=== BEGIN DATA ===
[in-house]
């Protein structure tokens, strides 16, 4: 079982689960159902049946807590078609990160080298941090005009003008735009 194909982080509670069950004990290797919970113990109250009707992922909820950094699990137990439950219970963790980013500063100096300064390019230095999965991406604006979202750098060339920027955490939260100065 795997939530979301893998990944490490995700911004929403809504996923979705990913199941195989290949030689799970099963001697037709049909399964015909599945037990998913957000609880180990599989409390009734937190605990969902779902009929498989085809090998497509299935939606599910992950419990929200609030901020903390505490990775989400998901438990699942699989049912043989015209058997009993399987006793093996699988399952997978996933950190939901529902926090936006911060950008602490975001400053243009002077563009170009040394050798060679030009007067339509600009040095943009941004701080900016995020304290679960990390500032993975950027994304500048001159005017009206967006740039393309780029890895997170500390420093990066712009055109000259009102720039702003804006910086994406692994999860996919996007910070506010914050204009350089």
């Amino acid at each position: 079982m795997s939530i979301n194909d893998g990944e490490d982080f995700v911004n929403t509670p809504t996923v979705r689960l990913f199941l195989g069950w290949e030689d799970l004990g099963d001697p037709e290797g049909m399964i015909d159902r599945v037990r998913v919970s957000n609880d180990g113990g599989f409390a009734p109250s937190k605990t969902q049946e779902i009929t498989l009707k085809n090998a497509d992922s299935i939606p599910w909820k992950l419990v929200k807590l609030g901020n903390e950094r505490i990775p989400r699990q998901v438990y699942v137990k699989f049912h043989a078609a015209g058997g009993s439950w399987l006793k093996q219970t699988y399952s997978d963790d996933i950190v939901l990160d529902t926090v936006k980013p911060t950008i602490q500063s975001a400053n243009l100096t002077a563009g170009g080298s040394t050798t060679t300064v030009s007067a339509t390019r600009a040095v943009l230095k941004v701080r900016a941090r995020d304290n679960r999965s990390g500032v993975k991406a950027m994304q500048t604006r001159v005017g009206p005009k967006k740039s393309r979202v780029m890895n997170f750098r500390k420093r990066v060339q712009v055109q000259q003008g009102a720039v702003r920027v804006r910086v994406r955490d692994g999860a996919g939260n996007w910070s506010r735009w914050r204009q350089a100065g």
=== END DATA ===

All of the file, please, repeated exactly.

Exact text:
[in-house]
């Protein structure tokens, strides 16, 4: 079982689960159902049946807590078609990160080298941090005009003008735009 194909982080509670069950004990290797919970113990109250009707992922909820950094699990137990439950219970963790980013500063100096300064390019230095999965991406604006979202750098060339920027955490939260100065 795997939530979301893998990944490490995700911004929403809504996923979705990913199941195989290949030689799970099963001697037709049909399964015909599945037990998913957000609880180990599989409390009734937190605990969902779902009929498989085809090998497509299935939606599910992950419990929200609030901020903390505490990775989400998901438990699942699989049912043989015209058997009993399987006793093996699988399952997978996933950190939901529902926090936006911060950008602490975001400053243009002077563009170009040394050798060679030009007067339509600009040095943009941004701080900016995020304290679960990390500032993975950027994304500048001159005017009206967006740039393309780029890895997170500390420093990066712009055109000259009102720039702003804006910086994406692994999860996919996007910070506010914050204009350089």
């Amino acid at each position: 079982m795997s939530i979301n194909d893998g990944e490490d982080f995700v911004n929403t509670p809504t996923v979705r689960l990913f199941l195989g069950w290949e030689d799970l004990g099963d001697p037709e290797g049909m399964i015909d159902r599945v037990r998913v919970s957000n609880d180990g113990g599989f409390a009734p109250s937190k605990t969902q049946e779902i009929t498989l009707k085809n090998a497509d992922s299935i939606p599910w909820k992950l419990v929200k807590l609030g901020n903390e950094r505490i990775p989400r699990q998901v438990y699942v137990k699989f049912h043989a078609a015209g058997g009993s439950w399987l006793k093996q219970t699988y399952s997978d963790d996933i950190v939901l990160d529902t926090v936006k980013p911060t950008i602490q500063s975001a400053n243009l100096t002077a563009g170009g080298s040394t050798t060679t300064v030009s007067a339509t390019r600009a040095v943009l230095k941004v701080r900016a941090r995020d304290n679960r999965s990390g500032v993975k991406a950027m994304q500048t604006r001159v005017g009206p005009k967006k740039s393309r979202v780029m890895n997170f750098r500390k420093r990066v060339q712009v055109q000259q003008g009102a720039v702003r920027v804006r910086v994406r955490d692994g999860a996919g939260n996007w910070s506010r735009w914050r204009q350089a100065g």